When Shelly honored me with the opportunity to write a guest post about teaching at-risk youth in the USA, it took me a while to gather my thoughts. What could I share with the world that hasn’t already been on National television or the BBC? Slowly, I came to the conclusion that my viewpoint may be a bit skewed by the fact that I live in the USA. At the NECC conference (a gigantic conference of all things related to Educational Technology) last June, I discovered that even educators in Canada, our closest English-speaking neighbor, were fuzzy on education policies and practices in the US.
I currently serve as a Computer Lab teacher and Technology Teacher Leader (TTL) at a large (about 600 students) K-6th grade elementary school in West Philadelphia, PA. Our school has made AYP once since President George W. Bush signed the No Child Left Behind Act in 2001, which classifies us as a ‘failing school.’ If you are a bit fuzzy on this legislation and AYP, it will be addressed later in the post.
Education as the Great Equalizer
One aspect of our system that separates us from many parts of the world is the fact that education from age 6 to age 18 is free for everyone. This freedom ties in perfectly with our Democratic ideals that state that- theoretically-anyone can be anyone they want, attain anything they want and anyone can even be President. In fact, education is not only free, it’s mandatory until age 16. In addition-in theory-both girls and boys, whether black, white, green or purple, are educated equally and provided equal opportunities to achieve. As a woman, I could not imagine being denied the simple right to an education, or imagine risking my life to attend school as some girls do in countries like Afghanistan. Even famed author Frank McCourt believed, as a young man, that a good education in the US would pull him up in the world and away from his poor, troubled Irish roots. By the way, if you have not read his book Teacher Man, do it. As soon as possible.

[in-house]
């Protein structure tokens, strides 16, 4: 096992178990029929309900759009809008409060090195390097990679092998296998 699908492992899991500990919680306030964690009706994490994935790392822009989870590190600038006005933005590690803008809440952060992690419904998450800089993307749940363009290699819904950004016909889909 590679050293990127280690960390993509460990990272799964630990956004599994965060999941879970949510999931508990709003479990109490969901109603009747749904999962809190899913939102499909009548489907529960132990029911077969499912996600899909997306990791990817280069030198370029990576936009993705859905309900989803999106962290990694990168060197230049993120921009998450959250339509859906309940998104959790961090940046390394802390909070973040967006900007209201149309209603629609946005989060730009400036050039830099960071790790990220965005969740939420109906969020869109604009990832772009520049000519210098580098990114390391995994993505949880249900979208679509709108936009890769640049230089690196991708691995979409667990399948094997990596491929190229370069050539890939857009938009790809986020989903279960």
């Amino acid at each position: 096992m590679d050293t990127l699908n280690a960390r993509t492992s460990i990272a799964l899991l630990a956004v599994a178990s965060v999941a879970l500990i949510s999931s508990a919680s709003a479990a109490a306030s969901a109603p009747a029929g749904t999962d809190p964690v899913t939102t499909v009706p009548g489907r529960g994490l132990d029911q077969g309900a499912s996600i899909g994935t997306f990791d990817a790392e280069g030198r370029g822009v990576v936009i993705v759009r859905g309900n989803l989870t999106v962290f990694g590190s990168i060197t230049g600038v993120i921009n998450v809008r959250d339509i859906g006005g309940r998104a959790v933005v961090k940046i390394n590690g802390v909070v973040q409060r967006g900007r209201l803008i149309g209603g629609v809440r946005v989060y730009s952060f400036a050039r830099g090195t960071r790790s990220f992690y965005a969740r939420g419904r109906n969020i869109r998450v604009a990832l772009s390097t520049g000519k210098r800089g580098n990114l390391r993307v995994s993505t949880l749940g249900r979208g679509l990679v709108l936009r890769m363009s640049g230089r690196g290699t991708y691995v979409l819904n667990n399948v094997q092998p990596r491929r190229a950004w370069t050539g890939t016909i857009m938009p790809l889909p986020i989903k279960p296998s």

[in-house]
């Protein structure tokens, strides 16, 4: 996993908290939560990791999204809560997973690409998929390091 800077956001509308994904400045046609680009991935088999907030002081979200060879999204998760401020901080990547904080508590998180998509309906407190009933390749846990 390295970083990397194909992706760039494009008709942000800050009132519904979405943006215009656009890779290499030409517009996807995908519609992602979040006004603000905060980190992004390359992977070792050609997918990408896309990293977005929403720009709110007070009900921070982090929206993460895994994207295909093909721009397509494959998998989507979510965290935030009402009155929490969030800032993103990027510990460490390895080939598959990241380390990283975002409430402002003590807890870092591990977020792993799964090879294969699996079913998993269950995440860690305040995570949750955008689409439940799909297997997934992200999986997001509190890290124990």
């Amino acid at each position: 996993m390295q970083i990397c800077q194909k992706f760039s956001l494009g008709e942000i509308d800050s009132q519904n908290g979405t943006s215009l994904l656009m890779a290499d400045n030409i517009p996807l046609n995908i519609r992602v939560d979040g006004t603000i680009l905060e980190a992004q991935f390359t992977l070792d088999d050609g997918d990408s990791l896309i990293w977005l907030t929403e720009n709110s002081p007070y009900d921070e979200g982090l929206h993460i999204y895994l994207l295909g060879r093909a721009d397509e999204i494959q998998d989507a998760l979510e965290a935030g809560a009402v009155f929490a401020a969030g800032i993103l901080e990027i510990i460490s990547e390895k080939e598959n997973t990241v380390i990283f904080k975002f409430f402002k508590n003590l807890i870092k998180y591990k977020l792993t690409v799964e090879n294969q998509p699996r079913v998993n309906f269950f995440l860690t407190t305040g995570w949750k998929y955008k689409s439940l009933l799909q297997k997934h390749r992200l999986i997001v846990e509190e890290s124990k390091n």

Of course, this is all in theory.
The purpose of this post is not to pick apart the Education system in the US for all of its inequalities and shortcomings that deny many children the opportunity to succeed and achieve their dreams. For that, you should pick up a copy of Jonathan Kozol‘s revolutionary book Savage Inequalities or read his account of teaching in a Boston public school in Death at An Early Age. Reading Kozol’s books before I moved to Philadelphia in 2002 and during my early years in the public school system here prepared me more than any course at any university for what I would encounter.
This is a quick video that describes the conditions in many urban public schools.
I have blogged about racism, segregation & education and about the conditions in which my students learn here and here.
No Child Left Behind: an overview
For those of you not graced with the privilege of knowing what No Child Left Behind (NCLB) is all about, here’s a quick overview.